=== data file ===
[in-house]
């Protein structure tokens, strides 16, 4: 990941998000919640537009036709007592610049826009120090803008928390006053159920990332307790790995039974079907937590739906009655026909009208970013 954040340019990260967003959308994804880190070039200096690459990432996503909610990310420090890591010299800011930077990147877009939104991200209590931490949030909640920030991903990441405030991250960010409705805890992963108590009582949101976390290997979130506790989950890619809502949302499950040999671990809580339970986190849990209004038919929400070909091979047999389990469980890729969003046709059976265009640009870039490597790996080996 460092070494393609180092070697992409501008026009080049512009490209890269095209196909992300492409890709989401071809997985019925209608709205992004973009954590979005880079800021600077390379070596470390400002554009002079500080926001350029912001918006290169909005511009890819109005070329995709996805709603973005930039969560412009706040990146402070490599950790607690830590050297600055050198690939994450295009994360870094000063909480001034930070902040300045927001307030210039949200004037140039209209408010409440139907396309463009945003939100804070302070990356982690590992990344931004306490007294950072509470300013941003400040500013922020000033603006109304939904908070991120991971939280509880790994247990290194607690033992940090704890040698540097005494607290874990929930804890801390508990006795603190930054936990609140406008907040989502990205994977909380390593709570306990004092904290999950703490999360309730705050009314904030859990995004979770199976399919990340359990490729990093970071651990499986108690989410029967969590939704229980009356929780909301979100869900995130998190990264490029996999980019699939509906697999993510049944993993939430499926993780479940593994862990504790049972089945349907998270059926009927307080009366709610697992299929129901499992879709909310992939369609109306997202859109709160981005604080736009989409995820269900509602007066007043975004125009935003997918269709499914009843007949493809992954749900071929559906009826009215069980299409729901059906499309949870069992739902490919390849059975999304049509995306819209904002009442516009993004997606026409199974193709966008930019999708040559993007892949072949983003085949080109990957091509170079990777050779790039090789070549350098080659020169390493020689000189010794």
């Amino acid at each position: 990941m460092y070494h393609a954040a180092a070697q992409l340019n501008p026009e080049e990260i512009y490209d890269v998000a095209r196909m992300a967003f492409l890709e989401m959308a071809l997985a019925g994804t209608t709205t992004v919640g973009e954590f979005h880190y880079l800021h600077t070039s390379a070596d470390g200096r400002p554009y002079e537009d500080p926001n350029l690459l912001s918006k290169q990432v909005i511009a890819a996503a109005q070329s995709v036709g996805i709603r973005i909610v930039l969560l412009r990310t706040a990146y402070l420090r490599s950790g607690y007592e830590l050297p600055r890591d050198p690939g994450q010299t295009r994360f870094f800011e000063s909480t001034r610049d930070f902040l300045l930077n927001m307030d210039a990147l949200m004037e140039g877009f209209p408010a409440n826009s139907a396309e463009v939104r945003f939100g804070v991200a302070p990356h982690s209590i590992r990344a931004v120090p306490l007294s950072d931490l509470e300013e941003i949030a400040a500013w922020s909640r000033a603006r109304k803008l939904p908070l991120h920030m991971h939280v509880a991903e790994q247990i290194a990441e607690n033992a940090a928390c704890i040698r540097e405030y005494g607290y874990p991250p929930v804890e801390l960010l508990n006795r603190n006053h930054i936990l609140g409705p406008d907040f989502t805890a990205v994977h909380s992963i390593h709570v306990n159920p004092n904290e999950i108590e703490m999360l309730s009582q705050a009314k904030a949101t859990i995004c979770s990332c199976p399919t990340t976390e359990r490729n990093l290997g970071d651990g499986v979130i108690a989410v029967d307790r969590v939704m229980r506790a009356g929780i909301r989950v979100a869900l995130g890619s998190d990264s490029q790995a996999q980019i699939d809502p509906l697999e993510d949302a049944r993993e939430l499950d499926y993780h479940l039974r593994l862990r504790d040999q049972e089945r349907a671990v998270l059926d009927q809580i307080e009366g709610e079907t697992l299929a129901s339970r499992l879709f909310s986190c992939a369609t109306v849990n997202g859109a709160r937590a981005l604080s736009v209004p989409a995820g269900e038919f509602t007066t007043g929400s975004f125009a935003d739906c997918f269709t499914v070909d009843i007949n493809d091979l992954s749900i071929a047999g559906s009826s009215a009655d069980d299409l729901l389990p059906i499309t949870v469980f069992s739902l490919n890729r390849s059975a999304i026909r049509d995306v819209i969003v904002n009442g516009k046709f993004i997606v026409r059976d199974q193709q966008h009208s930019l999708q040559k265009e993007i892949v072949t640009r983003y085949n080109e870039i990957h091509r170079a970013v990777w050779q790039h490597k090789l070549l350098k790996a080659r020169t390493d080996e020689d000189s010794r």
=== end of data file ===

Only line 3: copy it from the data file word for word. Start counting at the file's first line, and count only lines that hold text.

């Amino acid at each position: 990941m460092y070494h393609a954040a180092a070697q992409l340019n501008p026009e080049e990260i512009y490209d890269v998000a095209r196909m992300a967003f492409l890709e989401m959308a071809l997985a019925g994804t209608t709205t992004v919640g973009e954590f979005h880190y880079l800021h600077t070039s390379a070596d470390g200096r400002p554009y002079e537009d500080p926001n350029l690459l912001s918006k290169q990432v909005i511009a890819a996503a109005q070329s995709v036709g996805i709603r973005i909610v930039l969560l412009r990310t706040a990146y402070l420090r490599s950790g607690y007592e830590l050297p600055r890591d050198p690939g994450q010299t295009r994360f870094f800011e000063s909480t001034r610049d930070f902040l300045l930077n927001m307030d210039a990147l949200m004037e140039g877009f209209p408010a409440n826009s139907a396309e463009v939104r945003f939100g804070v991200a302070p990356h982690s209590i590992r990344a931004v120090p306490l007294s950072d931490l509470e300013e941003i949030a400040a500013w922020s909640r000033a603006r109304k803008l939904p908070l991120h920030m991971h939280v509880a991903e790994q247990i290194a990441e607690n033992a940090a928390c704890i040698r540097e405030y005494g607290y874990p991250p929930v804890e801390l960010l508990n006795r603190n006053h930054i936990l609140g409705p406008d907040f989502t805890a990205v994977h909380s992963i390593h709570v306990n159920p004092n904290e999950i108590e703490m999360l309730s009582q705050a009314k904030a949101t859990i995004c979770s990332c199976p399919t990340t976390e359990r490729n990093l290997g970071d651990g499986v979130i108690a989410v029967d307790r969590v939704m229980r506790a009356g929780i909301r989950v979100a869900l995130g890619s998190d990264s490029q790995a996999q980019i699939d809502p509906l697999e993510d949302a049944r993993e939430l499950d499926y993780h479940l039974r593994l862990r504790d040999q049972e089945r349907a671990v998270l059926d009927q809580i307080e009366g709610e079907t697992l299929a129901s339970r499992l879709f909310s986190c992939a369609t109306v849990n997202g859109a709160r937590a981005l604080s736009v209004p989409a995820g269900e038919f509602t007066t007043g929400s975004f125009a935003d739906c997918f269709t499914v070909d009843i007949n493809d091979l992954s749900i071929a047999g559906s009826s009215a009655d069980d299409l729901l389990p059906i499309t949870v469980f069992s739902l490919n890729r390849s059975a999304i026909r049509d995306v819209i969003v904002n009442g516009k046709f993004i997606v026409r059976d199974q193709q966008h009208s930019l999708q040559k265009e993007i892949v072949t640009r983003y085949n080109e870039i990957h091509r170079a970013v990777w050779q790039h490597k090789l070549l350098k790996a080659r020169t390493d080996e020689d000189s010794r």